Controlled hunts take place in select areas around Ohio and are available through the Division of Wildlife and the Division of Parks and Boats. Available hunts for the 2022-23 season include deer, waterfowl, doves, pheasants, squirrels and quail. The Wildlife Division offers hunts for adults, youth, people with reduced mobility and mentors with trainees. Firearms and archery options are available.
Hunters can apply for controlled hunts by completing the application process online using the Ohio Wildlife Licensing System or by calling 1-800-703-1928. There is a $5.50 service fee for the phone option. Each hunt requires payment of a $3 non-refundable application fee. Clients can apply for more than one hunt, but can only apply for each hunt once a year.
All applicants, youth and adults, must possess a valid Ohio hunting license and meet age requirements. Junior hunters must be under the age of 18 at the time of the hunt to participate. Adults must be 18 years or older at the time of application. Those applying to hunt deer will also need a valid deer permit to apply. Find more information at wildohio.gov on the controlled hunting page.
Participants may use a deer management permit during controlled deer hunts. Deer driving permits are $15 and can be used to hunt antlerless deer only. Deer management permits are valid on private land and select public hunting areas through November 27, 2022. They are also valid during authorized controlled hunts between September 10, 2022 and February 5, 2023.
Hunters are drawn randomly from submitted requests. Selected applicants will be notified and provided additional information about the hunt by Monday, August 8, including a permit, rules, and a map of the hunt area. Each controlled hunt opportunity is unique, and applicants are encouraged to thoroughly review all site-specific information, including rules and requirements, before applying. Application statuses can be viewed through the Ohio Wildlife Licensing System.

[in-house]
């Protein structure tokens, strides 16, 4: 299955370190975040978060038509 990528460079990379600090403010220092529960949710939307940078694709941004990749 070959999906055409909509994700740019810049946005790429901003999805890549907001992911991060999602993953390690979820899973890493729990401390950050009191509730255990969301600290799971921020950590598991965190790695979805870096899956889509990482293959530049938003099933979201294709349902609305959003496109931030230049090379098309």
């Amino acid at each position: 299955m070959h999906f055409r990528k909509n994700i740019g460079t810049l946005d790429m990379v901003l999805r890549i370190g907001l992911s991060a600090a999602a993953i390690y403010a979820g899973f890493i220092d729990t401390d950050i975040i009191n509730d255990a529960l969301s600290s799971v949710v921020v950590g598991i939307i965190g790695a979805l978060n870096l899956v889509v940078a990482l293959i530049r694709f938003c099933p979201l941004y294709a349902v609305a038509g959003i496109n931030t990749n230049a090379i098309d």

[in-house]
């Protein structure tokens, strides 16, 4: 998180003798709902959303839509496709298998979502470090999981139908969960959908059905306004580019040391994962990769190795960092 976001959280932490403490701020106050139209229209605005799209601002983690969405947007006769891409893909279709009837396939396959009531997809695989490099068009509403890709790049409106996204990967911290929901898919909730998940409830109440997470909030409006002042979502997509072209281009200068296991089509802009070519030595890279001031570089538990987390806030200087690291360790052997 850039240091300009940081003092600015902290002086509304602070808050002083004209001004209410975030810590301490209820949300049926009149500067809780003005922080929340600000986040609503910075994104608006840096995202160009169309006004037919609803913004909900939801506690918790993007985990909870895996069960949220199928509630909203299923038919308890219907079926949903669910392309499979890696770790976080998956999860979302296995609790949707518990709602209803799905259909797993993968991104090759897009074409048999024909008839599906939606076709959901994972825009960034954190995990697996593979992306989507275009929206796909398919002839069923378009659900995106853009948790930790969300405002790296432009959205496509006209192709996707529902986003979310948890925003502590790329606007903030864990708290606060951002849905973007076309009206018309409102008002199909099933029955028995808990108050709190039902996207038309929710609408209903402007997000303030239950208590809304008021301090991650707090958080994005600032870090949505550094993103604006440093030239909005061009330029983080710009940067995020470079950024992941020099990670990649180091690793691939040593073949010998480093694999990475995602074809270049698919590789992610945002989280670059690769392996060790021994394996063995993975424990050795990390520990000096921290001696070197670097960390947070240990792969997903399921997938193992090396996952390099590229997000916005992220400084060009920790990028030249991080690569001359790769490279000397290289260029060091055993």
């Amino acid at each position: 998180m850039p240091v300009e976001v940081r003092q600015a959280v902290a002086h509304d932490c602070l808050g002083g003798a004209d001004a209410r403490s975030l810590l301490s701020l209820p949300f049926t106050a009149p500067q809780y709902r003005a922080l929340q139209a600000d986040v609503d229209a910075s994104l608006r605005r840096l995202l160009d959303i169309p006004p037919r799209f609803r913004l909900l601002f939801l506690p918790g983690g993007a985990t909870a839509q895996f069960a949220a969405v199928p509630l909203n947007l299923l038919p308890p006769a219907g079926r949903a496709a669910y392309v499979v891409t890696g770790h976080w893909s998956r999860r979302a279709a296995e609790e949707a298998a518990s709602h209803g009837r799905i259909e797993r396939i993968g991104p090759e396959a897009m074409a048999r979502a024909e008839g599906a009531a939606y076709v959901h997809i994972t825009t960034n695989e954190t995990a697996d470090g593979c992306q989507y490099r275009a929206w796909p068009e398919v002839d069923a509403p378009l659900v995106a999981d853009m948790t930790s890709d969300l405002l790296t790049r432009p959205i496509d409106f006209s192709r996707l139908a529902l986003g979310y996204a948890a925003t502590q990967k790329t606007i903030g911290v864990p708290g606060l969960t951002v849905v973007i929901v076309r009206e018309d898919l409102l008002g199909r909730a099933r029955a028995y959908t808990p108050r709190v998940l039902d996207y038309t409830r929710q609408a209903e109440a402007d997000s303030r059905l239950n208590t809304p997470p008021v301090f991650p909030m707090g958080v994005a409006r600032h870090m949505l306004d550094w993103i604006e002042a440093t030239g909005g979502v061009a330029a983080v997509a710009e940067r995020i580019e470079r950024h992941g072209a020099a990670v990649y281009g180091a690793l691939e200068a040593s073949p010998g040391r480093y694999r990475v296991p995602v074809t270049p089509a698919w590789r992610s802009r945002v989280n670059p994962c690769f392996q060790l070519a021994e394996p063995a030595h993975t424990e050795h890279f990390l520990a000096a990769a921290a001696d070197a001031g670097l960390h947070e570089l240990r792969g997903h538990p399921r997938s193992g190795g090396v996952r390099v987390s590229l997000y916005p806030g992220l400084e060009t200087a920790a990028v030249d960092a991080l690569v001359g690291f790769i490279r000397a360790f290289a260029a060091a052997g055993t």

You can explore detailed information about each hunting area, its habitats, and its species through the Find a Destination web page at ohiodnr.gov. For more information about hunting in Ohio, download the HuntFish OH mobile app or visit wildohio.gov. Follow Your Wild Ohio Hunter’s Facebook page for hunting tips and helpful information as this season comes out.
cranes on the way back
Once gone from our landscape, the sandhill crane is making a comeback in the Buckeye state, according to the Midwest Crane Count conducted in mid-April by a group of volunteers. Statewide, 371 sandhill cranes were found in a count coordinated by the Ohio Division of Wildlife, the International Crane Foundation and the Ohio Bird Conservation Initiative.
Conducted in preselected counties known to have sandhill crane nesting habitat (wetlands), Wayne County topped the list with volunteers documenting 84 birds. Geauga County was second with 56, followed by Trumbull with 47 and Holmes County with 18. Ashland County volunteers counted 11 sandhill cranes.